It only took Lydia Litvyak two combat missions to score her first kill, shooting down a German Junkers Ju-88 bomber and becoming the first woman in military history to ever score a solo aerial victory in combat. About ten minutes later she became the first woman in military history to score two aerial victories, when she outdueled a badass motherfucker who oh yeah just so happened to be an eleven-kill fighter ace and a recipient of the Iron Cross. When this proud German officer was captured by the Russkies, he demanded to meet the pilot who finally took him out of action. Lydia walked up to him and stared him in the eyes, and of course this guy's first thought was that the Communists were fucking with him and being total dicks by playing some joke on him. It wasn't until Lydia described the entire dogfight turn-for-turn that this guy's mind was completely blown. Since he'd been completely pwnd out of hand by this chick, he got really pumped and offered her the super-expensive gold watch he always wore around his wrist. Lydia didn't even look at it. She kept her gaze straight in the dude's eyes and calmly said, "I do not accept gifts from my enemies." Then she got so pissed that she went out the very next day and shot down another German fighter plane.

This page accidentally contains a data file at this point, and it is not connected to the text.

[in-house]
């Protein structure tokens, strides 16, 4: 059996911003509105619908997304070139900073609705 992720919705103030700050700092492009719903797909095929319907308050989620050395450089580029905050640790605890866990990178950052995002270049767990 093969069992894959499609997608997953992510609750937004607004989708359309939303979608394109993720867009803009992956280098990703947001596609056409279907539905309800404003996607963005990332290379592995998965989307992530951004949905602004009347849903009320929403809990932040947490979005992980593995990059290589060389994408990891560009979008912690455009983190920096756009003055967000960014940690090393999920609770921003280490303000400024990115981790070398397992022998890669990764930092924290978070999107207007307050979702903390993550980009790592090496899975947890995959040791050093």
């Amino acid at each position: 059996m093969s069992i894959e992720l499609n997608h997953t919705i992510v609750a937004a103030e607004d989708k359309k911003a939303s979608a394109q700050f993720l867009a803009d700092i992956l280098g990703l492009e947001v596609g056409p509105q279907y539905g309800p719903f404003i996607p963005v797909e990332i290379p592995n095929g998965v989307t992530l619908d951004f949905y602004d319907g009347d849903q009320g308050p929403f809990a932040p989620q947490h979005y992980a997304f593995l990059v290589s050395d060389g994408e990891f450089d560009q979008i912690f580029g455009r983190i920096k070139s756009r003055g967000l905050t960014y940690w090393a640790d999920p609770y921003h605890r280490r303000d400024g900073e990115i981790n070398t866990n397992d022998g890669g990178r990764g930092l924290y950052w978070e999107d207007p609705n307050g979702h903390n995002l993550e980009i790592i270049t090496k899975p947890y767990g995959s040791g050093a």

For the next year, the White Rose of Stalingrad ignited enemy fuselages up and down the Eastern Front. She was transferred to a Guards Regiment, the elite of the Soviet military, and flew as a Junior Lieutenant and Flight Commander in the recently-established all-female 586th Fighter Air Regiment. She flew bomber escorts, attack missions, and was so ridiculously awesome that she was given a James Bond license to kill at will – she was assigned "Free Hunter" status, meaning that she was free to go balls-out into enemy airspace without orders to do so. Over that year she flew 66 combat missions, sometimes four or five a day, including one attack when she busted through a gauntlet of AA guns and fighters to shoot down an observation balloon that was fucking with the Red Army and helping Nazi artillery range their shells on Russian positions outside Stalingrad. So fuck those guys. She notched twelve solo kills – the most of any woman ever – and had four or five more assisted kills. Basically, she kicked some Fascist ass.